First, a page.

10 thoughts on “Nëpunësi i Pallati it të Endrrave

  1. says:

    ”Mark Alem pressed on his mouth dry despite his attempts to reassure himself After all what did it really matter if he did get lost

  2. says:

    I wonder why so few people have read this novel because it's uite amazing I can't say that it's completely original because it reminded me of Kafka The Castle and Saramago All the Names but imagining an institution where people's dreams are analyzed That is a brilliant idea masterfully developed by Ismail KadaréMark Alem comes from a powerful Albanian family the uiprili Köprülü and his relatives decide that he should

  3. says:

    This is another fascinating story from Ismail Kadare It is a story of the uprilis Turkish Koprulu a noble Albanian family and the Tabir Sarrail the Palace of Dreams a government ministry which wields great unbridled power It reads very much like magical realism but is set against a historical backdropSet in the time of the Ottoman Empire the influential and respected uprili family had illustrious members who were Viziers and ot

  4. says:

    The Palace of Dream by Ismail KadareIf Kafka's The Castle and Orwell's 1984 got freaky with it and had a baby the result would be Kadare's The Palace of Dreams Karade is an Albanian and I would argue that the Palace of Dreams belongs to the long and productive tradition of subversive communist literature that cleverly disguises its critiue in

  5. says:

    Kadare's metaphor for a monolithic police state and its workings Set in the late 19th century Ottoman Empire I f

  6. says:

    The uniue idea at the heart of this story is instantly intriguing Mark Alem scion of the powerful uprili family is given a job at a

  7. says:

    I put this book down in complete awe I remember feeling the same when I put down Chronicle in Stone Kadare is an amazing writer The Palace of Dreams like most of Kadare's work is political It talks about the Tabir Sarail a secret government agency under the watchful eyes of a totalitarian government that specializes in ana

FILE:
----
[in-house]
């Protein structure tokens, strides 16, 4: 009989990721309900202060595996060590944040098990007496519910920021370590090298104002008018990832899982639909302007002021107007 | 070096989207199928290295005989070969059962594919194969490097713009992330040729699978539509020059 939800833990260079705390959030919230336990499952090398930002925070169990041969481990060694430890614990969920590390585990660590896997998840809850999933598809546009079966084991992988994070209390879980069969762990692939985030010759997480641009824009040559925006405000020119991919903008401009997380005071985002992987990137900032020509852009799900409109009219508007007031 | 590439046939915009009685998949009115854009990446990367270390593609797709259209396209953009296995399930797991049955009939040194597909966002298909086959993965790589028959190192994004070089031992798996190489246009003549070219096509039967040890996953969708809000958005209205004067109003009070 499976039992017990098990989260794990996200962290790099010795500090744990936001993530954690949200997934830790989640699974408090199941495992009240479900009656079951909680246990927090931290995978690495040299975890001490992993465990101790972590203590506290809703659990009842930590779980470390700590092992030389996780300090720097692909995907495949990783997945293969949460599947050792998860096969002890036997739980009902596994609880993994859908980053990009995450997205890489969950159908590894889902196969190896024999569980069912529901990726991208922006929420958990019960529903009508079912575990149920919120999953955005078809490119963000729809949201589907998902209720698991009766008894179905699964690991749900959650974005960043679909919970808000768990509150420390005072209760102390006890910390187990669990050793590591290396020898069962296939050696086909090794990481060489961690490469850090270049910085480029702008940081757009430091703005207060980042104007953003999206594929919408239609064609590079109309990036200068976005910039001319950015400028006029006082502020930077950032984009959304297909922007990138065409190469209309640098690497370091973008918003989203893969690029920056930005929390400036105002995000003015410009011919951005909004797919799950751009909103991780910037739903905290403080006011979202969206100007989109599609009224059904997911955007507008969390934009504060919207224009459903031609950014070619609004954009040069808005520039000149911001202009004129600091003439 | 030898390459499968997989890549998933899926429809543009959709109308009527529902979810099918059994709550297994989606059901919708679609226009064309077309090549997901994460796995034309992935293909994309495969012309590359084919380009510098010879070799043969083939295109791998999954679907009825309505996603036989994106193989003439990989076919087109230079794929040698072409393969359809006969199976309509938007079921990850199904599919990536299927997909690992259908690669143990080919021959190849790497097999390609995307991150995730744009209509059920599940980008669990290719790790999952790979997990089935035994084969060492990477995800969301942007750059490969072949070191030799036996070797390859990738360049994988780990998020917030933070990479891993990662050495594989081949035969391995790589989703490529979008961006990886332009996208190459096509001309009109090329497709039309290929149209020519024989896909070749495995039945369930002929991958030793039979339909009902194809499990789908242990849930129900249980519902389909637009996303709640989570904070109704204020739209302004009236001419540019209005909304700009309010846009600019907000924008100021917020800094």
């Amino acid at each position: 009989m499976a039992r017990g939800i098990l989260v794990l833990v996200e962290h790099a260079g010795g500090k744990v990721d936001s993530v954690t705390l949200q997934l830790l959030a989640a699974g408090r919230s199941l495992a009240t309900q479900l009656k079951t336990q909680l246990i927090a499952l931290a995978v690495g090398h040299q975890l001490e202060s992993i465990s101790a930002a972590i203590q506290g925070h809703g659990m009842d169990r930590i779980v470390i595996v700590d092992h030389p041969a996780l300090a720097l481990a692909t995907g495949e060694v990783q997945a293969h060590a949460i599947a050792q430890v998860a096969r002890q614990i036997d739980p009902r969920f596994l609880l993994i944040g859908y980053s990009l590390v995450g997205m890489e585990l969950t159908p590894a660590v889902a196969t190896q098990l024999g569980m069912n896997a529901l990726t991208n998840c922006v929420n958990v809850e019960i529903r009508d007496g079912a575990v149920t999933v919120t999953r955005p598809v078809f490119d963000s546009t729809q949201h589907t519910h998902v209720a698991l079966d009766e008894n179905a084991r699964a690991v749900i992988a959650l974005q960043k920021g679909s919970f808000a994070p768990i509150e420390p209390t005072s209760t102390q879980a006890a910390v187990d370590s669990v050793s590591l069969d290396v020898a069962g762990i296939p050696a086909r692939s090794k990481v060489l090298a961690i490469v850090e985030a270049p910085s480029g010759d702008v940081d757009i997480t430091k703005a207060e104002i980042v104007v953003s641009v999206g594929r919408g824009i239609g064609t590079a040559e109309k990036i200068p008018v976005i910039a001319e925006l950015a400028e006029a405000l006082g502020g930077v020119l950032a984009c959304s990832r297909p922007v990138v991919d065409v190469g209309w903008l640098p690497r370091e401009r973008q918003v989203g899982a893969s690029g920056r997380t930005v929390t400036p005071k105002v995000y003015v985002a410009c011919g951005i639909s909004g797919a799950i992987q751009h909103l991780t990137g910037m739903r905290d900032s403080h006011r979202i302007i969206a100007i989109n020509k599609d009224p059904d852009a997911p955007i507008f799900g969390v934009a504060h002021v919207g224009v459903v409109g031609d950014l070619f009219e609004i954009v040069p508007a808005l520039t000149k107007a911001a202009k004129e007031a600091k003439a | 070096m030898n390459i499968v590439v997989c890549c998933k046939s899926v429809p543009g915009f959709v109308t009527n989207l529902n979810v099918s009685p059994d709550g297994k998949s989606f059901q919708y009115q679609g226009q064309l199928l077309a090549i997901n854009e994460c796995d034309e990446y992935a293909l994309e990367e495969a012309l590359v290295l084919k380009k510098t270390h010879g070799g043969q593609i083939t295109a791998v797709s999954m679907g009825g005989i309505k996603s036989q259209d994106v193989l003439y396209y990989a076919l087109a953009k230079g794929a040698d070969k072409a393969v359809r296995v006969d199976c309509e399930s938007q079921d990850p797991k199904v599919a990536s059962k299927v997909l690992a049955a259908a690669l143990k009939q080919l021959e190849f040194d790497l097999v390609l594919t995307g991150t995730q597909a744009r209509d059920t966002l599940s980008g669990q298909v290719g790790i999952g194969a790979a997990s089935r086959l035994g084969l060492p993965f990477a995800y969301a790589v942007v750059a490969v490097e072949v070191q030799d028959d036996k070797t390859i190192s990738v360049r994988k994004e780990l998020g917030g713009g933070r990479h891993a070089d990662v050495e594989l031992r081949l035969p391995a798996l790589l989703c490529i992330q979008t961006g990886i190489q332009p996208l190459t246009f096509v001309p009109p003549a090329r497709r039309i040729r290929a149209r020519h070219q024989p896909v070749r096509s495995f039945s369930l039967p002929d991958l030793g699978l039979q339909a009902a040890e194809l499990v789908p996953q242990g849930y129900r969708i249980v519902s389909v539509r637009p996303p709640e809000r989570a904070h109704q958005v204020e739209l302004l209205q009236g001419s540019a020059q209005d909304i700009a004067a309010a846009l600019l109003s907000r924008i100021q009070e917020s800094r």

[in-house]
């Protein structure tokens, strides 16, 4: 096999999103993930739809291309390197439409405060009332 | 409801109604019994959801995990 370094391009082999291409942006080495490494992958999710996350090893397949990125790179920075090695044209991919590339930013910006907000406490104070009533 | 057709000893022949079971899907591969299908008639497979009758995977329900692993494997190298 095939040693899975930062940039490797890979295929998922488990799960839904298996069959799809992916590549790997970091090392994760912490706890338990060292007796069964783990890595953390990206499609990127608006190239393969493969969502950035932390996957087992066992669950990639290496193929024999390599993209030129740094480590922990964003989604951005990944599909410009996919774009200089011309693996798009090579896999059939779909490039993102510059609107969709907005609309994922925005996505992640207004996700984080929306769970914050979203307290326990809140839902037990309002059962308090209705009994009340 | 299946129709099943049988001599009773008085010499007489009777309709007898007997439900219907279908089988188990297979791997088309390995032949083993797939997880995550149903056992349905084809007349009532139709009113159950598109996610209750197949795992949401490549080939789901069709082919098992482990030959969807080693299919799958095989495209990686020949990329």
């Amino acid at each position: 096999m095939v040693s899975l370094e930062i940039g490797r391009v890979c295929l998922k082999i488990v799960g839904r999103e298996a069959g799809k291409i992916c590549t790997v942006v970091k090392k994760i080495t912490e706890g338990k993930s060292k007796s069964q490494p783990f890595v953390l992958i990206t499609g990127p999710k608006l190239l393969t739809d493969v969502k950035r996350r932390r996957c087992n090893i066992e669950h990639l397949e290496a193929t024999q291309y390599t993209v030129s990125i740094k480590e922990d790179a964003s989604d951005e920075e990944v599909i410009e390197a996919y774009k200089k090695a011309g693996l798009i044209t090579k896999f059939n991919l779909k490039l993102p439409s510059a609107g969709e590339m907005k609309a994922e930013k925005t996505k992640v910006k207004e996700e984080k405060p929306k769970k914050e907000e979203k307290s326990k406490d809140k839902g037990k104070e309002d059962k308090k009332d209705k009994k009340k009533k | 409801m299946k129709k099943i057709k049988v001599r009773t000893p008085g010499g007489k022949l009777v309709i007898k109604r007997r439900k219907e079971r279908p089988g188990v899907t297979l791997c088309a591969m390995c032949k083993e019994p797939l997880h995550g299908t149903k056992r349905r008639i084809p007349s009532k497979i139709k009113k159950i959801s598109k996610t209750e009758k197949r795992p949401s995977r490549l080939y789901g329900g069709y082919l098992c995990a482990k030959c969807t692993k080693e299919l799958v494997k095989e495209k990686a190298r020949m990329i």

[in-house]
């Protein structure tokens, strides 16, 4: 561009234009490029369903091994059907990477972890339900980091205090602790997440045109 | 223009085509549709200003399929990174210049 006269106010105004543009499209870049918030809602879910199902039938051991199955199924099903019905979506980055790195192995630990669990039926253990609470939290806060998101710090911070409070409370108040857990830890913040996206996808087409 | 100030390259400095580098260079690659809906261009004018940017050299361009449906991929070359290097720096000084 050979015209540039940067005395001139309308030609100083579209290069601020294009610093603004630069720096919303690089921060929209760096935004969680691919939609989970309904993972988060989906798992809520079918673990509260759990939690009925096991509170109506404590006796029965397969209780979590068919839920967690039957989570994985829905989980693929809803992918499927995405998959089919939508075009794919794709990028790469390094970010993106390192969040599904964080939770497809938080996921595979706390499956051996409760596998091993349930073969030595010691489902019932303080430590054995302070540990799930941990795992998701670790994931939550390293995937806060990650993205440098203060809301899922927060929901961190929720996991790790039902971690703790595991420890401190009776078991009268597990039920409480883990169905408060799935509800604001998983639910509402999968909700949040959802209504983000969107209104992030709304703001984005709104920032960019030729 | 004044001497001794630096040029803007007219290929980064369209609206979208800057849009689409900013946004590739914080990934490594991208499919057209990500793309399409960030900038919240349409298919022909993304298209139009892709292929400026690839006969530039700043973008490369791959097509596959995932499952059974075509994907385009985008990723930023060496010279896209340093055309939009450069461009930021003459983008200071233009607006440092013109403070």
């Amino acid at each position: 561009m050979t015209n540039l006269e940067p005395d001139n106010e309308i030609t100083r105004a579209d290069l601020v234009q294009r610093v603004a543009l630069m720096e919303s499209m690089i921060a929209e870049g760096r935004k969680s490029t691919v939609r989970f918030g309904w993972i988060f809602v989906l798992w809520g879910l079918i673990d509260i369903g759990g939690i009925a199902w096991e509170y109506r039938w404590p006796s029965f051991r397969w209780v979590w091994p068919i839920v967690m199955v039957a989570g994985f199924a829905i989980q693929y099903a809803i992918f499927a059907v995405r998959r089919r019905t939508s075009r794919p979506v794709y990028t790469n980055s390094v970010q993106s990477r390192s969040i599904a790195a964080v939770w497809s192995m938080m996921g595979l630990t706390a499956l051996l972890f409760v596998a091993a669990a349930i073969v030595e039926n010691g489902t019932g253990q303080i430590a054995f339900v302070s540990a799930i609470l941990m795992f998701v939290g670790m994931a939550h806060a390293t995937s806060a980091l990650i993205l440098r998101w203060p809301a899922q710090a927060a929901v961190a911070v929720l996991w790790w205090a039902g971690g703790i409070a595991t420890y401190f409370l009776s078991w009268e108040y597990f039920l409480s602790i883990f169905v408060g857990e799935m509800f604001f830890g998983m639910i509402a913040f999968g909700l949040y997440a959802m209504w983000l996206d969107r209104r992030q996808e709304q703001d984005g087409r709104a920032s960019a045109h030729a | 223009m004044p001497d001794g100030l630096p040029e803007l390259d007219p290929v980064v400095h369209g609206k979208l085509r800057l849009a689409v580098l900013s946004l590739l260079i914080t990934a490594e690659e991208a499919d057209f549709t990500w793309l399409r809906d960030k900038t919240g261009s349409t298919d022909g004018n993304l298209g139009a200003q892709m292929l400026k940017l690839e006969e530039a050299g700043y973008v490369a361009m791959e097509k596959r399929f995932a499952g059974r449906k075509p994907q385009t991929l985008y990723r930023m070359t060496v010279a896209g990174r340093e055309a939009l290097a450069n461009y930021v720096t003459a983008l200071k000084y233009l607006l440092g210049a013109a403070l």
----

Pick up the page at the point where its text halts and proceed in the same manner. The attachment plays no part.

8. says:

    In this spare novel Ismail Kadare creates a metaphor for the police state A young distaff scion of a family powerful enough to rival the leaders of Ottoman Empire is given a job in the Palace of Dreams Here a huge machinery gathers the dreams from around the Empire It copies sorts interprets sifts and archives themJust

  9. says:

    The Palace of Dreams written in Tirana between 1976 and 1981 takes us into an entirely different universe set at the fictitious crossroads of a 20th century dictatorship and the 14th century Ottoman Empire Characters from those ancient times mix with contemporary characters—state employees and office clerks reminiscent of Kafka

  10. says:

    it has disappointed me most of all the end there is so much open things at the end wich lets you the feeling of emptinessAt the begining the complicated description of the Tabir Saray and how it works was so delightful the idea of compilate all the dreams and trying to find the meaning is great the complicated society government and the way of working reminded me to George Orwell 1984 The powerful family wich the main